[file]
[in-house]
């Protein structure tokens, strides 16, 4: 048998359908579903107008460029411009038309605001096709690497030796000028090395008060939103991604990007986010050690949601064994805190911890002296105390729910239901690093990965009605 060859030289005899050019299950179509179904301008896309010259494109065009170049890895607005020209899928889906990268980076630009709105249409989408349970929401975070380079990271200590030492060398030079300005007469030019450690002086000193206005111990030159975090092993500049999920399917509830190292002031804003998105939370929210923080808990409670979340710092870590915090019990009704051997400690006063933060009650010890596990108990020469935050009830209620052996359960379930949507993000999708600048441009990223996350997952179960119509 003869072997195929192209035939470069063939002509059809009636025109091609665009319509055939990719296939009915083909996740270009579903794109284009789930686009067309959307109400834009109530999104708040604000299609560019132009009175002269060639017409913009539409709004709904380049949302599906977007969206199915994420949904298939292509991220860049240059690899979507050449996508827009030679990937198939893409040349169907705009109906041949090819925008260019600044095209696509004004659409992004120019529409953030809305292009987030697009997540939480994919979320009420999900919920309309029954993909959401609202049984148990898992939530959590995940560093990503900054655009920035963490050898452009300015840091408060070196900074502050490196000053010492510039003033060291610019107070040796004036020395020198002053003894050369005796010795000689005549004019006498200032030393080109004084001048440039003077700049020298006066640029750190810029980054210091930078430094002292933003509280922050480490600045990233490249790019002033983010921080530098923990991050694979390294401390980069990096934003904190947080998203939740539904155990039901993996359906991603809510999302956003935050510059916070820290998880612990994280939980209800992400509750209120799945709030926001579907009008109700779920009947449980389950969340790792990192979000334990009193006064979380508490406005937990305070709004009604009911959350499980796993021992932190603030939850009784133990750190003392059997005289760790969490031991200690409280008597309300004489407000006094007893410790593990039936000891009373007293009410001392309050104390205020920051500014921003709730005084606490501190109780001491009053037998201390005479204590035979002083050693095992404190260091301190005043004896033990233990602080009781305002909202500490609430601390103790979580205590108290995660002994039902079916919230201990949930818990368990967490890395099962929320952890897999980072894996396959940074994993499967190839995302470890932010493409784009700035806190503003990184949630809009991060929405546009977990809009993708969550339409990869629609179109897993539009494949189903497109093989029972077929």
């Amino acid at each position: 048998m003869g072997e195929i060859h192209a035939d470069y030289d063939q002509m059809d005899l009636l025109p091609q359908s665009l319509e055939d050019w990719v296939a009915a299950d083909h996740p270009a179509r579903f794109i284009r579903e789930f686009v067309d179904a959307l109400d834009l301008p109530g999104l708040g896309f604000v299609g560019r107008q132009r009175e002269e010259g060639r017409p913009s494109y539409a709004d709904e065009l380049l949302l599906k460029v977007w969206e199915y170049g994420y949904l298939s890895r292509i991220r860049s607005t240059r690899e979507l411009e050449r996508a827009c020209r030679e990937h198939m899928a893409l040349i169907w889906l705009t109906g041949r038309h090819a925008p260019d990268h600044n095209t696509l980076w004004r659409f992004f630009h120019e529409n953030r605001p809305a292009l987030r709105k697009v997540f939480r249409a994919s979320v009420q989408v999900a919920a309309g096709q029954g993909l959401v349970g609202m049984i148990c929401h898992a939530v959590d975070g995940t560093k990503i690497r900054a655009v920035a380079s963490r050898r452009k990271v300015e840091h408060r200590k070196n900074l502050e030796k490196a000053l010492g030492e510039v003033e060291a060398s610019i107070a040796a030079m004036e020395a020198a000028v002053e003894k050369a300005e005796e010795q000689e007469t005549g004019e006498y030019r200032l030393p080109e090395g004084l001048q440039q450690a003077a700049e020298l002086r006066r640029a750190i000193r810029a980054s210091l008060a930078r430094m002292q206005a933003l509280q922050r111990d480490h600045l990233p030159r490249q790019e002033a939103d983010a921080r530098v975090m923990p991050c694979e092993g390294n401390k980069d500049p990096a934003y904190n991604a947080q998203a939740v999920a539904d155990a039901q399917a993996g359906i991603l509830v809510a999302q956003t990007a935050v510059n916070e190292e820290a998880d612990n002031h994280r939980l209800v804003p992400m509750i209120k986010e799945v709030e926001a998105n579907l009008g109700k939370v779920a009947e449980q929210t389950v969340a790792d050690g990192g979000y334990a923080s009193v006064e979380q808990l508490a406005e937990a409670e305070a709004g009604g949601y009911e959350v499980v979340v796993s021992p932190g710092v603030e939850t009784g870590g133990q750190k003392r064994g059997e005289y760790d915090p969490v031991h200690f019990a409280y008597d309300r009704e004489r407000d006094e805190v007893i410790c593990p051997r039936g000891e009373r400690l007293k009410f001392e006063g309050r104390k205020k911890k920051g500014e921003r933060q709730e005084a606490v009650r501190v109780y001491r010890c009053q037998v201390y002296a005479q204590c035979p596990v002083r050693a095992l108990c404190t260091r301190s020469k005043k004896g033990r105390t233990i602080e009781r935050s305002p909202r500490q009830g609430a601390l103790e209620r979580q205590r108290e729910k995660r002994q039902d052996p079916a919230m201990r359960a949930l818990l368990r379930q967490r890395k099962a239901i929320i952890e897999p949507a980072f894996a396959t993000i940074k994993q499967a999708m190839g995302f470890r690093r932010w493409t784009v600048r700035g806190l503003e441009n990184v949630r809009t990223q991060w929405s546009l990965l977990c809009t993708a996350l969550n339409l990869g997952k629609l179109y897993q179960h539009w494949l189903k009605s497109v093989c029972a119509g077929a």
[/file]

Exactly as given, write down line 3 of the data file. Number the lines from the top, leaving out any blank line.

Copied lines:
């Amino acid at each position: 048998m003869g072997e195929i060859h192209a035939d470069y030289d063939q002509m059809d005899l009636l025109p091609q359908s665009l319509e055939d050019w990719v296939a009915a299950d083909h996740p270009a179509r579903f794109i284009r579903e789930f686009v067309d179904a959307l109400d834009l301008p109530g999104l708040g896309f604000v299609g560019r107008q132009r009175e002269e010259g060639r017409p913009s494109y539409a709004d709904e065009l380049l949302l599906k460029v977007w969206e199915y170049g994420y949904l298939s890895r292509i991220r860049s607005t240059r690899e979507l411009e050449r996508a827009c020209r030679e990937h198939m899928a893409l040349i169907w889906l705009t109906g041949r038309h090819a925008p260019d990268h600044n095209t696509l980076w004004r659409f992004f630009h120019e529409n953030r605001p809305a292009l987030r709105k697009v997540f939480r249409a994919s979320v009420q989408v999900a919920a309309g096709q029954g993909l959401v349970g609202m049984i148990c929401h898992a939530v959590d975070g995940t560093k990503i690497r900054a655009v920035a380079s963490r050898r452009k990271v300015e840091h408060r200590k070196n900074l502050e030796k490196a000053l010492g030492e510039v003033e060291a060398s610019i107070a040796a030079m004036e020395a020198a000028v002053e003894k050369a300005e005796e010795q000689e007469t005549g004019e006498y030019r200032l030393p080109e090395g004084l001048q440039q450690a003077a700049e020298l002086r006066r640029a750190i000193r810029a980054s210091l008060a930078r430094m002292q206005a933003l509280q922050r111990d480490h600045l990233p030159r490249q790019e002033a939103d983010a921080r530098v975090m923990p991050c694979e092993g390294n401390k980069d500049p990096a934003y904190n991604a947080q998203a939740v999920a539904d155990a039901q399917a993996g359906i991603l509830v809510a999302q956003t990007a935050v510059n916070e190292e820290a998880d612990n002031h994280r939980l209800v804003p992400m509750i209120k986010e799945v709030e926001a998105n579907l009008g109700k939370v779920a009947e449980q929210t389950v969340a790792d050690g990192g979000y334990a923080s009193v006064e979380q808990l508490a406005e937990a409670e305070a709004g009604g949601y009911e959350v499980v979340v796993s021992p932190g710092v603030e939850t009784g870590g133990q750190k003392r064994g059997e005289y760790d915090p969490v031991h200690f019990a409280y008597d309300r009704e004489r407000d006094e805190v007893i410790c593990p051997r039936g000891e009373r400690l007293k009410f001392e006063g309050r104390k205020k911890k920051g500014e921003r933060q709730e005084a606490v009650r501190v109780y001491r010890c009053q037998v201390y002296a005479q204590c035979p596990v002083r050693a095992l108990c404190t260091r301190s020469k005043k004896g033990r105390t233990i602080e009781r935050s305002p909202r500490q009830g609430a601390l103790e209620r979580q205590r108290e729910k995660r002994q039902d052996p079916a919230m201990r359960a949930l818990l368990r379930q967490r890395k099962a239901i929320i952890e897999p949507a980072f894996a396959t993000i940074k994993q499967a999708m190839g995302f470890r690093r932010w493409t784009v600048r700035g806190l503003e441009n990184v949630r809009t990223q991060w929405s546009l990965l977990c809009t993708a996350l969550n339409l990869g997952k629609l179109y897993q179960h539009w494949l189903k009605s497109v093989c029972a119509g077929a």